|1. Character Development||6. Respectful Relationships|
|2. Spiritual Growth||7. Personal Achievement|
|3. Good Citizenship||8. Friendly Service|
|4. Sportsmanship and Fitness||9. Fun and Adventure|
|5. Family Understanding||10. Preparation for Boy Scouts|
Part of the Scout Oath that every Cub Scout learns is “to help other people at all times.” What does that mean to a Cub Scout? At this age, most boys are aware of how their actions affect others. He is learning that he can be a force for good. And he can choose to be helpful. Not only does he need to learn to give service, but he needs to give friendly service. To me, that means with a cheerful heart, with a smile on his face, to do so willingly. Giving service goes hand in hand with citizenship, with family and with character development. Learning to think about someone other than just yourself is part of growing up. Even young boys of Cub Scout age can learn that it’s good to help other people and that you feel good when you do.
What kind of service can Cub Scouts do? The Cub Scout adventures have many requirements that allow them to provide service. But we don’t have to wait for a requirement to have Cub Scouts provide service. Boys should be taught to look for opportunities everywhere.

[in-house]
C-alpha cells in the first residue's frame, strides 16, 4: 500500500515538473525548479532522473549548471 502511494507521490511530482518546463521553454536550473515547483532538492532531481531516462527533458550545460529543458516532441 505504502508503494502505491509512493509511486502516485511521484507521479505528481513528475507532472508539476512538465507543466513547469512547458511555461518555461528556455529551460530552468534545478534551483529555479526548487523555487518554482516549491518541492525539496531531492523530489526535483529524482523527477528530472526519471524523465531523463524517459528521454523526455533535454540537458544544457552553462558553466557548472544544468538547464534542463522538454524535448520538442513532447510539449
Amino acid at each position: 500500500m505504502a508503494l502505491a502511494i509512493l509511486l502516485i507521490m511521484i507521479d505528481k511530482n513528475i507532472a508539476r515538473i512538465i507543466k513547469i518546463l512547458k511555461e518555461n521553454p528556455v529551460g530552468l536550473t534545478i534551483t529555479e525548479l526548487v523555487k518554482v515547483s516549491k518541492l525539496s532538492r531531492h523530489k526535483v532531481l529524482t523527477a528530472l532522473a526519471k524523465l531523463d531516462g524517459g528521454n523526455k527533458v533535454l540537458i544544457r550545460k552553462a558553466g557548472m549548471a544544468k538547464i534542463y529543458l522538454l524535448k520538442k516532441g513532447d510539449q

The first place to start may be to ask yourself, or them, WHO they can give service to. Cub Scouts can serve their parents, their siblings, their friends, their neighbors, their charter organization, their school, the community, the world. Is there really a limit on who they can help? I don’t think so. Yes, it’s true that there probably are some projects that are just too big or too heavy for these little guys to do that might be better handled by the Boy Scouts, but Cub Scouts are capable of more than just picking up trash in the neighborhood (I think that is the #1 Cub Scout Service project). And while that IS a good thing to do, let’s try to think of other things they can do too.
Scouting for Food – It happens every March in the Utah National Parks Council. Food is collected for the local food banks. Our pack, like many others I know, usually distributes the bags/fliers before the pick up date and the Boy Scouts do the actual picking up. Most Cub Scouts are big enough to help with both parts of this annual service project. It might be good to help them see the end result as well as the beginning.
Collections – Are you collecting something else to donate to a hospital or shelter or other organization? Books, coats, gloves, toys or anything else? Cub Scouts can help. Many Cub Scouts are not yet at the age where they care what others think of them, so they are often more willing than older boys to knock on doors (with the proper adult supervision of course) and ask their neighbors to contribute (and they are so cute… that can’t hurt). There are lots of things that need to be collected and donated to various organizations and Cub Scout boys can help.